I continued my “healthy” diet and chronic cardio program for a few years after college. Then I got married, moved, moved again, was robbed at gunpoint, moved again and bought a house. All of this occurred during about a year and a half time frame. Obviously, I was under a lot of stress and my body went crazy. It was in constant fight of flight mode for months. Our bodies our wonderful machines because they have this built in fight or flight mechanism that protects us from danger by activating our internal alarm system in the hypothalamus, that prompts the adrenal glands to release hormones like adrenaline and cortisol that will increase the heart rate, elevate blood pressure and boost energy. It does all this to protect us from danger, but it is not to suppose to be activated when we are not in danger. This is when dis-ease devlops in the body. My body thought there was a huge lion it needed to protect me from at all times. I was in a constant state of fight or flight mode for about a year.

My di-sease manifested in my digestive system. There were days when I would go to the bathroom six times or more within an hour of waking up. I could not eat anything without my “stomach being upset.” Also, I felt like I was in a brain fog all the time and had trouble concentrating. I didn’t think there was anything wrong with me though. I thought I just had a “sensitive stomach.” Things continued like this for several months and finally I went to see a doctor of osteopathic medicine. This is when I was diagnosed with gluten, wheat, dairy, egg white, casein, and brown rice allergies. I was devastated because I thought there was nothing left to eat or drink. My doctor basically gave me the diagnosis and told me to eliminate everything, but there was nothing else he could do for me. Well, just eliminating one of these allergies is a huge undertaking, but all six was overwhelming. I decided I needed some professional help to learn how to eat again for my own body. I worked with a Certified Clinical Nutrionist (CCN) for a few months and learned how to eat right for my body. It was nice to have someone who understood what I was feeling and who I could text while grocery shopping or e-mail a question about a food I wasn’t sure I could eat etc.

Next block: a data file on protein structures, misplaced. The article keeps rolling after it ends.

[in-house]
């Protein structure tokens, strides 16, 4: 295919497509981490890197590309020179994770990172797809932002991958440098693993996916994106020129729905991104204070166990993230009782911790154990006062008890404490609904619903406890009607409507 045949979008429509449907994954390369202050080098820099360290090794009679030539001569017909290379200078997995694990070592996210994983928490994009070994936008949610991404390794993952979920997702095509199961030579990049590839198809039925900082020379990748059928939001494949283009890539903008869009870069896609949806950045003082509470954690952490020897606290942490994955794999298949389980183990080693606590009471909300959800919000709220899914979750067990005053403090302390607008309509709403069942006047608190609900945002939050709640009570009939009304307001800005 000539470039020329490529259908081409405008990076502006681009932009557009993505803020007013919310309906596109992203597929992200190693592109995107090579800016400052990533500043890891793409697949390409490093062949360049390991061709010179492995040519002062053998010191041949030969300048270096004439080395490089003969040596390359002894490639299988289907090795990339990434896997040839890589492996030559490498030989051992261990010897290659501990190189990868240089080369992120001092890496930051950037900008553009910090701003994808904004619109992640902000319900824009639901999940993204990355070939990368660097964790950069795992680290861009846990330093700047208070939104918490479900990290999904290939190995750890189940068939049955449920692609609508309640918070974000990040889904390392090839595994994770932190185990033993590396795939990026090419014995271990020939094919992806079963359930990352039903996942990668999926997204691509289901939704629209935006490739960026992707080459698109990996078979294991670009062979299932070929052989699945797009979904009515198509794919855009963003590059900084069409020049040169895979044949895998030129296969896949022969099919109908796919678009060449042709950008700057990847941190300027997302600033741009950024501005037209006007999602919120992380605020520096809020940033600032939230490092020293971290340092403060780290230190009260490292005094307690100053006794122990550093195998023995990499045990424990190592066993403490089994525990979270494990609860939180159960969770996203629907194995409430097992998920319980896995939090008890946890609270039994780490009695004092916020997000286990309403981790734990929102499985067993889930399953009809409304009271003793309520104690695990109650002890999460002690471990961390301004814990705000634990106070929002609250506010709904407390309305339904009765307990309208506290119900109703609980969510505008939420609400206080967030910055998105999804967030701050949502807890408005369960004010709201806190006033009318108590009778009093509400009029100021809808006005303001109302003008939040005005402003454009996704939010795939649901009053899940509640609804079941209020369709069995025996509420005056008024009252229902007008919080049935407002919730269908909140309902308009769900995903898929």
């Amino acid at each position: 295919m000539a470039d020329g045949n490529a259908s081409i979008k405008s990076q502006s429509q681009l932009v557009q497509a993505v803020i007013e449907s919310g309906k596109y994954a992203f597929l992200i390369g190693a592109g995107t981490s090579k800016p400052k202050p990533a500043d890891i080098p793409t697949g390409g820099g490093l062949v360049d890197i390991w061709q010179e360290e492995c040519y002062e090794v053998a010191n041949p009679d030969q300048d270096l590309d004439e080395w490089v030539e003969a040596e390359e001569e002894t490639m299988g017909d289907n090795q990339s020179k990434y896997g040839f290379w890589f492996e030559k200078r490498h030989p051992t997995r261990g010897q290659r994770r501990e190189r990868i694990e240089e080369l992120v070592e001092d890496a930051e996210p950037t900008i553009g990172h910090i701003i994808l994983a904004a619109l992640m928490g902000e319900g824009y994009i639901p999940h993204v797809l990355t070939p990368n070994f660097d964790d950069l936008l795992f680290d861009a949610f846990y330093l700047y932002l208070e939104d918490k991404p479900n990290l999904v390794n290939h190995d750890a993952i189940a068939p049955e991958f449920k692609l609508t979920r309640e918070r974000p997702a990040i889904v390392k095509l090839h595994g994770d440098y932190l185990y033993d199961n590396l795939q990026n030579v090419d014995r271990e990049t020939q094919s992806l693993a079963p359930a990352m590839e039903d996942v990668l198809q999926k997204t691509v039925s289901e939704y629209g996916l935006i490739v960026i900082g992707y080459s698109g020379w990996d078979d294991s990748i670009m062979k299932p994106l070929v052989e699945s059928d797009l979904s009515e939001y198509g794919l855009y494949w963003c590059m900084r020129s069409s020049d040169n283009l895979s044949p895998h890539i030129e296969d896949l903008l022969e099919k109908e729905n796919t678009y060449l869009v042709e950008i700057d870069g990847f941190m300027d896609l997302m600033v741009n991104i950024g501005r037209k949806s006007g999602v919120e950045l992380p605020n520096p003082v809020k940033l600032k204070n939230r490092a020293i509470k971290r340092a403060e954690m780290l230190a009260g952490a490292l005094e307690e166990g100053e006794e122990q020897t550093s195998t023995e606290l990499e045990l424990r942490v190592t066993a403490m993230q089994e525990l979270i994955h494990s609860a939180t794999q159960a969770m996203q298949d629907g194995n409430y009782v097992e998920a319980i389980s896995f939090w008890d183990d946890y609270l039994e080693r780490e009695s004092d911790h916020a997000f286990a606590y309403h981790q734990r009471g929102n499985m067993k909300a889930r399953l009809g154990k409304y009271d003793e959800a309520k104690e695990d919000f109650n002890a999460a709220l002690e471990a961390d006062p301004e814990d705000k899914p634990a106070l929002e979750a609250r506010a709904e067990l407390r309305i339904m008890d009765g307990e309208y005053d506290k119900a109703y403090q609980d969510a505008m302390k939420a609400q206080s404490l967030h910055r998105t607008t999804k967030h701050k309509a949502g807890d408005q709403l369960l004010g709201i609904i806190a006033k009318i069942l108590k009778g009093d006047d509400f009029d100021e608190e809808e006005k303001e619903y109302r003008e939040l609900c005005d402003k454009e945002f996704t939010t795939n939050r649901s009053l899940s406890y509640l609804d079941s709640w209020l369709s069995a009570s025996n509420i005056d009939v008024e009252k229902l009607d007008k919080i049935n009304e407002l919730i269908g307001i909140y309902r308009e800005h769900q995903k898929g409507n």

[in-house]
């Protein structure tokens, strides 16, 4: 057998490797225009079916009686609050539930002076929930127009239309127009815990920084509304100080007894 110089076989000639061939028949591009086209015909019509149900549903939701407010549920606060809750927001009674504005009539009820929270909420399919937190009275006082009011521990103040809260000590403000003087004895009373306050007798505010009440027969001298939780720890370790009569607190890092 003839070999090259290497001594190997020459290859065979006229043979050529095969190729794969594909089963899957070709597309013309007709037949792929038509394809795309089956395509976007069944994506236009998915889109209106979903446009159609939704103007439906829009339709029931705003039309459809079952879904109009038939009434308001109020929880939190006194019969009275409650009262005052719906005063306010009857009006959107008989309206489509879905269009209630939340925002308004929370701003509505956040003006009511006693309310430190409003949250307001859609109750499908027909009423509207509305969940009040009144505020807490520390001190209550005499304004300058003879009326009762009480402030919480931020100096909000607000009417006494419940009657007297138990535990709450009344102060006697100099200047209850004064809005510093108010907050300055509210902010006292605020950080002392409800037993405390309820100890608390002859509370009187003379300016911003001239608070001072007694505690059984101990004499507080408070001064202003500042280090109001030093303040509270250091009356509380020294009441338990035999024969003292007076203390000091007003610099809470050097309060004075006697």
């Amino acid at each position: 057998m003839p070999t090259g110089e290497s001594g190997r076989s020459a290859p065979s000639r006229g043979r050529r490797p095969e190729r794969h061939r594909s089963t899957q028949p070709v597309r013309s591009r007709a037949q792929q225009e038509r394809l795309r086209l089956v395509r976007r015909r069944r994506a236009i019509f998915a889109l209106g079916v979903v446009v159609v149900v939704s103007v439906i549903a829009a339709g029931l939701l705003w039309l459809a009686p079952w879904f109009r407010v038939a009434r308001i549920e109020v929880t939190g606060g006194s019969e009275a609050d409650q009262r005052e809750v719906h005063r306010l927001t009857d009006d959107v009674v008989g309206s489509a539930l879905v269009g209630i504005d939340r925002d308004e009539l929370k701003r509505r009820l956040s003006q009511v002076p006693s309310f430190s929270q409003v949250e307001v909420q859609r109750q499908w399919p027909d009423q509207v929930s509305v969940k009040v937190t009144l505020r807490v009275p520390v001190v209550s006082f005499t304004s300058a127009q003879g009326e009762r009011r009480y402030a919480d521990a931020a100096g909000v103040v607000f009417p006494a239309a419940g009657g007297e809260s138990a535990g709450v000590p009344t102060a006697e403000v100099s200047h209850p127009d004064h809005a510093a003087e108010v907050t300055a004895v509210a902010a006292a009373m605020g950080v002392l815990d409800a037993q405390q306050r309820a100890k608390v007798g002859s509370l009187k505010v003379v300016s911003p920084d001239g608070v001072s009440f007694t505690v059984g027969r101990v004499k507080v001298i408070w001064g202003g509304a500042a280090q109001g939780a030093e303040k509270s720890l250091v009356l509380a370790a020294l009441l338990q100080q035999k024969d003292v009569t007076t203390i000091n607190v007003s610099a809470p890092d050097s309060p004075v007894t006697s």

Five years later, I feel great! I don’t restrict my caloric intake or have food binges. I am happy with my body, at least most days. There will always be days when I don’t feel the best, but I can recognize with those bad thoughts are creeping back into my life. Recognizing those thoughts allows me to manage them effectively and not fall into old habits. I use things like affirmations, meditation, yoga, and long talks with friends to help me make it through those times. I see my body differently now and am thankful for all that it does for me. I do everything I can to take care of it so I can prevent illness in the future.  I still exercise, but no longer punish my body with chronic cardio. I exercise in a way that supports and energizes my body with things like yoga, biking, hiking or long walks on the beach. I eat a diet that supports my digestive system, which is basically meat, lots of vegetables and some fruit with no dairy, wheat or grains, gluten. My diet is similar to a Paleo lifestyle, but I do not like to identify with any diet. I like to say I eat the “Kristi Diet” because I eat foods that will nourish and support only my body, not anyone else’s. It has been a long journey to get me to state of health, but I am grateful for all my experiences because it led me to my optimal health and my passion to help others get healthier. Also, I can relate to others that may be struggling with similar experiences. Sometimes we just need someone to listen, hold our hands, guide us and tell us it will be okay. I can be that person for you.